Vol 57, No 1 (2023)
Review Article
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Blood-brain barrier function in response to SARS-CoV-2 and its spike protein

Łukasz Suprewicz1, Krzysztof Fiedoruk1, Agata Czarnowska2, Marcin Sadowski3, Agnieszka Strzelecka4, Peter A. Galie5, Paul A. Janmey6, Alina Kułakowska2, Robert Bucki1
Pubmed: 36810757
Neurol Neurochir Pol 2023;57(1):14-25.


The typical manifestation of coronavirus 2 (CoV-2) infection is a severe acute respiratory syndrome (SARS) accompanied by pneumonia (COVID-19). However, SARS-CoV-2 can also affect the brain, causing chronic neurological symptoms, variously known as long, post, post-acute, or persistent COVID-19 condition, and affecting up to 40% of patients. The symptoms (fatigue, dizziness, headache, sleep disorders, malaise, disturbances of memory and mood) usually are mild and resolve spontaneously. However, some patients develop acute and fatal complications, including stroke or encephalopathy. Damage to the brain vessels mediated by the coronavirus spike protein (S-protein) and overactive immune responses have been identified as leading causes of this condition. However, the molecular mechanism by which the virus affects the brain still needs to be fully delineated. In this review article, we focus on interactions between host molecules and S-protein as the mechanism allowing the transit of SARS-CoV-2 through the blood-brain barrier to reach the brain structures. In addition, we discuss the impact of S-protein mutations and the involvement of other cellular factors conditioning the pathophysiology of SARS-CoV-2 infection. Finally, we review current and future COVID-19 treatment options.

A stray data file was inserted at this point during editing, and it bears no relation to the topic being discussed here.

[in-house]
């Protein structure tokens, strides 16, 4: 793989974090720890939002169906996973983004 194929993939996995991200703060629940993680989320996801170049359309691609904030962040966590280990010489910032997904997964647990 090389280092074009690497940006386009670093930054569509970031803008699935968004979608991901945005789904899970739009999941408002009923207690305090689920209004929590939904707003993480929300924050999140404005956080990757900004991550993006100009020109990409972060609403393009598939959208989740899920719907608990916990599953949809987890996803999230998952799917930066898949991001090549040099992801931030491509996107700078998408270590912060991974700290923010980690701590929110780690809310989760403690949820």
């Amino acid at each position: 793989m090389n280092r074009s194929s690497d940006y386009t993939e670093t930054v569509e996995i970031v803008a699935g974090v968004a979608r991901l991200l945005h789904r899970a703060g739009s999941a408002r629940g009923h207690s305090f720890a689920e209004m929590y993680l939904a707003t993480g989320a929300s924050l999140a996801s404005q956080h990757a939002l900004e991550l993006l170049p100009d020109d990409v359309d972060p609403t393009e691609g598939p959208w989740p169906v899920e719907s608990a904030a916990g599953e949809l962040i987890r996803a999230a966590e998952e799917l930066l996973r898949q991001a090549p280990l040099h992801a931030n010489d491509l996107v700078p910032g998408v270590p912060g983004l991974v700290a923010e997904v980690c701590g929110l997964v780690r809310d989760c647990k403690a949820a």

Review Article

Neurologia i Neurochirurgia Polska

Polish Journal of Neurology and Neurosurgery

2023, Volume 57, no. 1, pages: 14–25

DOI: 10.5603/PJNNS.a2023.0014

Copyright © 2023 Polish Neurological Society

ISSN: 0028-3843, e-ISSN: 1897-4260

Blood-brain barrier function in response to SARS-CoV-2 and its spike protein

Łukasz Suprewicz1Krzysztof Fiedoruk1Agata Czarnowska2Marcin Sadowski3Agnieszka Strzelecka4Peter A. Galie5Paul A. Janmey6Alina Kułakowska2Robert Bucki1
1Department of Medical Microbiology and Nanobiomedical Engineering, Medical University of Bialystok, Bialystok, Poland
2Department of Neurology, Medical University of Bialystok, Bialystok, Poland
3Institute of Medical Sciences, Collegium Medicum, Jan Kochanowski University of Kielce, Kielce, Poland
4Institute of Health Science, Collegium Medicum, Jan Kochanowski University of Kielce, Kielce, Poland
5Department of Biomedical Engineering, Rowan University, Glassboro, NJ, United States
6Department of Physiology and Institute for Medicine and Engineering, University of Pennsylvania, Philadelphia, PA, United States

Address for correspondence: Robert Bucki, Department of Medical Microbiology and Nanobiomedical Engineering, Medical University of Bialystok, Mickiewicza 2C St., 15–222 Bialystok, Poland; e-mail: buckirobert@gmail.com

Received: 30.01.2023 Accepted: 15.02.2023 Early publication date: 22.02.2023